North American businesses in every sector are spending more on IT security, but that has not necessarily made them more secure.

“”Many companies are investing their security dollars on the wrong risks,”” according to John Pescatore, vice-president of Internet Security at Gartner Inc. in Stamford,

Conn.

He cited a Gartner survey that shows the average enterprise channeled 5.4 per cent of its IT budget on security in 2003 — a 20 per cent increase over 2002. “”Despite this increase, there are many areas where old spending patterns are definitely not leading to better or more efficient network security.””

For instance, Pescatore said, Gartner is advising clients not to expend limited IT resources on network intrusion detection systems (IDS), but to opt for application-level firewalls instead.

“”We now have firewalls that can block the very same attacks that IDS systems merely alarm on”” Pescatore said. “”You spend a million dollars on IDS and you have the same level of break-ins.””

For protection against viruses, he said, many companies spend money on desktop protection but fail to put anti-virus software on the e-mail server, where it is more effective.

On the flip side, he said, companies and vendors across the board are getting the message and are starting to look at network security very differently.

For instance, Gartner predicts over the next few years, many enterprises will adopt “”containment technologies”” which can shut certain parts of the network in order to protect the infrastructure from threats, such as viruses.

He said several excellent containment solutions are available from vendors such as Cisco, Enterasys and Microsoft.

This concept of the network actively participating in the security paradigm is something Andover, Mass.-based Enterasys Networks Inc. has been actively advocating.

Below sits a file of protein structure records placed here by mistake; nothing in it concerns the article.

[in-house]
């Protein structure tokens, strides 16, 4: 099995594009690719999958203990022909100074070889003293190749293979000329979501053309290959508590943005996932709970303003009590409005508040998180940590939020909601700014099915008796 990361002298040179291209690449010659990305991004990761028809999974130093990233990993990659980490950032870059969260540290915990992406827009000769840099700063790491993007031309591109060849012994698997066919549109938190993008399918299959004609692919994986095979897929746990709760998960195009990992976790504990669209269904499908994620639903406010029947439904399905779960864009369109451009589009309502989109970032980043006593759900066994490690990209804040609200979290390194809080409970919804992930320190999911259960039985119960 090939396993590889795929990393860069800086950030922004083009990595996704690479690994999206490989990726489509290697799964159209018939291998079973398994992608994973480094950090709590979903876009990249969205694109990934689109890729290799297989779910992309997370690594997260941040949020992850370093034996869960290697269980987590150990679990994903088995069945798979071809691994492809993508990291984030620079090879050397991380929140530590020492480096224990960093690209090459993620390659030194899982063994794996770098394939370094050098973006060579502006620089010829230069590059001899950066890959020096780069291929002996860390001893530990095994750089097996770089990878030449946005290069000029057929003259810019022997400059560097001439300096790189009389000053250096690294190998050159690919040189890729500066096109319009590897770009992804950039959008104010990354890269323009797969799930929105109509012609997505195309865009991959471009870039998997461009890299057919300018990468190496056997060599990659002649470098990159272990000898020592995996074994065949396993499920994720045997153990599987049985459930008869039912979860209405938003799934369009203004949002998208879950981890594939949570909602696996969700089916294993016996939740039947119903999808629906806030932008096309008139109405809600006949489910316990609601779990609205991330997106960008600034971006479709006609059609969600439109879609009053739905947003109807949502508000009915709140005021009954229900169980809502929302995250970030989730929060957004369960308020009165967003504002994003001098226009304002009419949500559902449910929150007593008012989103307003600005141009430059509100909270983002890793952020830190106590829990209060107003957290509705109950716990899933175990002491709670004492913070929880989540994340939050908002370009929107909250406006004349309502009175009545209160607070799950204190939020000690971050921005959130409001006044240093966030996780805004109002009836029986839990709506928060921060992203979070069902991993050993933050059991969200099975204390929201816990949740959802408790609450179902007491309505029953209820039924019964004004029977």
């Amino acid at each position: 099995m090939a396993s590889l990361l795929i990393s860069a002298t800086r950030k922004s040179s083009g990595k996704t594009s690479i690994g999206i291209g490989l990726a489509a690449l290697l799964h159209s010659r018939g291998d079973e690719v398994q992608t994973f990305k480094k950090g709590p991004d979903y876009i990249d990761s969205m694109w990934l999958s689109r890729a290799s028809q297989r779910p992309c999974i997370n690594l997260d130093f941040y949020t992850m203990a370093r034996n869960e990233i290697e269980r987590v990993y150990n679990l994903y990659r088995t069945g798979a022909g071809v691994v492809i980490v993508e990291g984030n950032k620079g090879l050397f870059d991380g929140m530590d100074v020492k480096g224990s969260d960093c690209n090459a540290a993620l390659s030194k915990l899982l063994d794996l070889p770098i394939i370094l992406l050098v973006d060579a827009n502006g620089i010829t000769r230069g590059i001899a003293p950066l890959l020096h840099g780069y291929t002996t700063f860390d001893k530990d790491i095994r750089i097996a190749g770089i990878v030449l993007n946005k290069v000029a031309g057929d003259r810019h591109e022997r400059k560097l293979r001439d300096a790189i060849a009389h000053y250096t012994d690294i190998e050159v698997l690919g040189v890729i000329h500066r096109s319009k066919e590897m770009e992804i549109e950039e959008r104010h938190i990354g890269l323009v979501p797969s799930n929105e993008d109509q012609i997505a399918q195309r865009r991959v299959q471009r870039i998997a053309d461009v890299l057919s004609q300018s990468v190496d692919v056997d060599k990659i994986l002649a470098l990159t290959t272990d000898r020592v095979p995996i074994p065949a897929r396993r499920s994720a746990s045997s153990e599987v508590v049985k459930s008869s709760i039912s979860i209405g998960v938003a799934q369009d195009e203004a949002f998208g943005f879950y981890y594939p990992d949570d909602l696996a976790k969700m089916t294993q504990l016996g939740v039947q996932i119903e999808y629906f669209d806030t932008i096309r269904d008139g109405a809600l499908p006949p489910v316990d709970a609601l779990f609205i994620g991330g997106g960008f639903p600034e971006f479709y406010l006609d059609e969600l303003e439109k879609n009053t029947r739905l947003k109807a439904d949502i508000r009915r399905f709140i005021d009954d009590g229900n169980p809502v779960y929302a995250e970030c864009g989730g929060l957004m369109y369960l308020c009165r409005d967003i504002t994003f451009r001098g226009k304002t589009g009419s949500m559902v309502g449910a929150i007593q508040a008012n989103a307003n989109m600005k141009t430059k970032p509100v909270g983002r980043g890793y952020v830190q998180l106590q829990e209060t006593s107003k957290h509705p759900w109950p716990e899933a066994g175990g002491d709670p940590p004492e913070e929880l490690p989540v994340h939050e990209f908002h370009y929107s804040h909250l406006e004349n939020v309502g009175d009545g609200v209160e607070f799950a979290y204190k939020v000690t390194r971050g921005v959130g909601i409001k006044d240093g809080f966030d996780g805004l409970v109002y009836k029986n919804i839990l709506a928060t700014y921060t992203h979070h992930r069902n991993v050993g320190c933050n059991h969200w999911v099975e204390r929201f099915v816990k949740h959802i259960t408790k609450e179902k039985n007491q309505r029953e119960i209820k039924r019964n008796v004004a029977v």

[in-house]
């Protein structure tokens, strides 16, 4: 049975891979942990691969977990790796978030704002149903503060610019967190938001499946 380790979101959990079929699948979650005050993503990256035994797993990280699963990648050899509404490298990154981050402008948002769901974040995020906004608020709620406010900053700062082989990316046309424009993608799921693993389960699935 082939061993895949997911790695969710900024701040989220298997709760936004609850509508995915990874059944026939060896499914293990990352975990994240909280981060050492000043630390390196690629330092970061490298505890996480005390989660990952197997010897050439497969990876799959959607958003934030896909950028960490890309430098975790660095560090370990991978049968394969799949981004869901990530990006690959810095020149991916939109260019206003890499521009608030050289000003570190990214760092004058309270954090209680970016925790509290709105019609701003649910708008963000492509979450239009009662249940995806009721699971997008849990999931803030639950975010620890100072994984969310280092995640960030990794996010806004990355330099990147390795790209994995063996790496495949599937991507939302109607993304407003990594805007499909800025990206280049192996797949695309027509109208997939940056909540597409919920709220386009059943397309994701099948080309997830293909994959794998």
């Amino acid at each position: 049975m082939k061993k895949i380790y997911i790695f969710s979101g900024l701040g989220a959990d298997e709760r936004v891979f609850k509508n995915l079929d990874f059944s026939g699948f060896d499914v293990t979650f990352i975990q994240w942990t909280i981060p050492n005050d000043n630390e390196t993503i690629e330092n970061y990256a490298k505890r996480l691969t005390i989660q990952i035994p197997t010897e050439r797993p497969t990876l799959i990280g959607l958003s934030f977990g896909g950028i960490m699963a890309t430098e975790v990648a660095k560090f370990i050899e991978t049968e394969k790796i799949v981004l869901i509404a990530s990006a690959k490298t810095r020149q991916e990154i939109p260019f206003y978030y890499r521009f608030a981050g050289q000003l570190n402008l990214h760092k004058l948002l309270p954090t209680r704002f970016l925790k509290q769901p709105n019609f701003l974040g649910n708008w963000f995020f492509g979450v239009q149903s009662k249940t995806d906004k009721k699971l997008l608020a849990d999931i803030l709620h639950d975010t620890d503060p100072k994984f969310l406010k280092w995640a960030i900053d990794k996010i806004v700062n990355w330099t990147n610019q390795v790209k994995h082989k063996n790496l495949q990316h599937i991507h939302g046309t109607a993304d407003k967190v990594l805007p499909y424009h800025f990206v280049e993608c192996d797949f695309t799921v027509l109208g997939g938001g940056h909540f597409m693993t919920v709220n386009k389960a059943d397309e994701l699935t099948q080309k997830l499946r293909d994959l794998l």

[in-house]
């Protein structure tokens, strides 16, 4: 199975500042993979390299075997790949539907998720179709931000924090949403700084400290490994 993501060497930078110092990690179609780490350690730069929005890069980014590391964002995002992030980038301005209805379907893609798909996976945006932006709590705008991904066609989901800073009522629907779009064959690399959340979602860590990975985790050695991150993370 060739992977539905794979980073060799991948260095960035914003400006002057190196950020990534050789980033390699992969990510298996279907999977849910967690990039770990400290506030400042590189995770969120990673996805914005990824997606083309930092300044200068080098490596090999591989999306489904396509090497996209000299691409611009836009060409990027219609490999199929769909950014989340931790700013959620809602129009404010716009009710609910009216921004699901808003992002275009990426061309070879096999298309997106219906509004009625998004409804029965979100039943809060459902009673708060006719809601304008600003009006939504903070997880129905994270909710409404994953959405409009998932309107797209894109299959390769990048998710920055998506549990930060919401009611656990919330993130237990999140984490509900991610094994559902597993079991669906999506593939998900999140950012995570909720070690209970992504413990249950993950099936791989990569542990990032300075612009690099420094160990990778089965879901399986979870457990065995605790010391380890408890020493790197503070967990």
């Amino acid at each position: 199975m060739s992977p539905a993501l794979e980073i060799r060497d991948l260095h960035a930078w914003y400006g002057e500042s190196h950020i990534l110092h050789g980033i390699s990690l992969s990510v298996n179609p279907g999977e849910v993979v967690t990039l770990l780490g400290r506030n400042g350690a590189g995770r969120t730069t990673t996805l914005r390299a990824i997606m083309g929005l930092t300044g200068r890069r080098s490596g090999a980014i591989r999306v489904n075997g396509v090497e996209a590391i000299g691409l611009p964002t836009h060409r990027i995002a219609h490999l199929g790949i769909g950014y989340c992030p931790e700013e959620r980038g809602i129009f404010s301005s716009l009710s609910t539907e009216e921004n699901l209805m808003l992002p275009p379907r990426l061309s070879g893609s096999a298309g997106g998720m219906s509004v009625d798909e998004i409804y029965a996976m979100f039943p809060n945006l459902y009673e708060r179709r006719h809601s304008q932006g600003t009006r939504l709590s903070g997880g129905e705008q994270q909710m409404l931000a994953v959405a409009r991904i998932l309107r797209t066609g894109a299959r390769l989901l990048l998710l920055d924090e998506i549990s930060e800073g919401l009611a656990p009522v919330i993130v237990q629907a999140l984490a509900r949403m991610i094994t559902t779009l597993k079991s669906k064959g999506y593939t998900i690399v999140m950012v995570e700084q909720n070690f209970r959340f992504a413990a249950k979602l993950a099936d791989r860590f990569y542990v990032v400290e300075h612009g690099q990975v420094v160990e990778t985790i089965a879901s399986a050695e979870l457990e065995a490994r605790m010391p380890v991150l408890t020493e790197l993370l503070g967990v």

John Roese, the company’s chief technology officer, said in the past, the network was about connectivity and the job of protecting the network was left to purpose-built devcies, such as firewalls and intrusion detection systems.

“”Now we’re witnessing the emergence of a new model where the network itself is an active player in the security architecture.””

AUTHENTICATION AT THE SWITCH

Roese said this model is being driven by two factors: more companies are letting customers and suppliers access their networks, and the consequences of attacks are more severe.

Point solutions cannot adequately respond to such pervasive threats, he added.

“”When the network itself is a security element you are talking, potentially, about thousands or hundreds of thousands of individual points or connections,”” he said. “”It’s too complex to deploy a new security layer each time you change your connectivity.””

The solution, he said, is an embedded function, at the infrastructure level, for managing user identity and authentication. “”That way, when you buy a switch or a router, security is an inherent function of the device itself rather than a bolt-on or an overlay.””

He pointed to the LAN authentication and authorization capabilities of the current breed of Enterasys’ networking products, which include 802.1x authentication.

According to some experts, however, embedded security is not the only — or even the main — antidote to malicious hacker attacks on the network.

“”A complete and truly effective network security plan also covers process improvements and training,”” said Kent Kaufield, a senior manager with Ernst & Young’s Technology and Security Risk Services practice.

Kaufield said the sharp rise in security technology spending is not, by itself, a very heartening fact.

“”The biggest component of a security budget should be process and people spending. And that isn’t growing as fast as the technology spend. So we’re ending up with very small security groups handling (security) technology they aren’t properly equipped to use.””

This concern, according Gartner research director Richard Stiennon, has led certain companies to take drastic measures to protect their networks.

“”Many (of our) customers are circling the wagons and going into blackdown mode,”” Stiennon said during a recent Webcast. He cited the example of one of Gartner’s enterprise clients that wanted to prevent viruses from getting into the network through ‘rogue machines’ brought in from outside. “”So they started stopping people at security and checking their laptops…loading software on them to make sure there were no worms on the machines.””

The approach, said Stiennon, just did not work. “”(the company) would set up a meeting for 9 a.m. and nobody would show up until 10 a.m. because they were all waiting in line at security with their laptops.””

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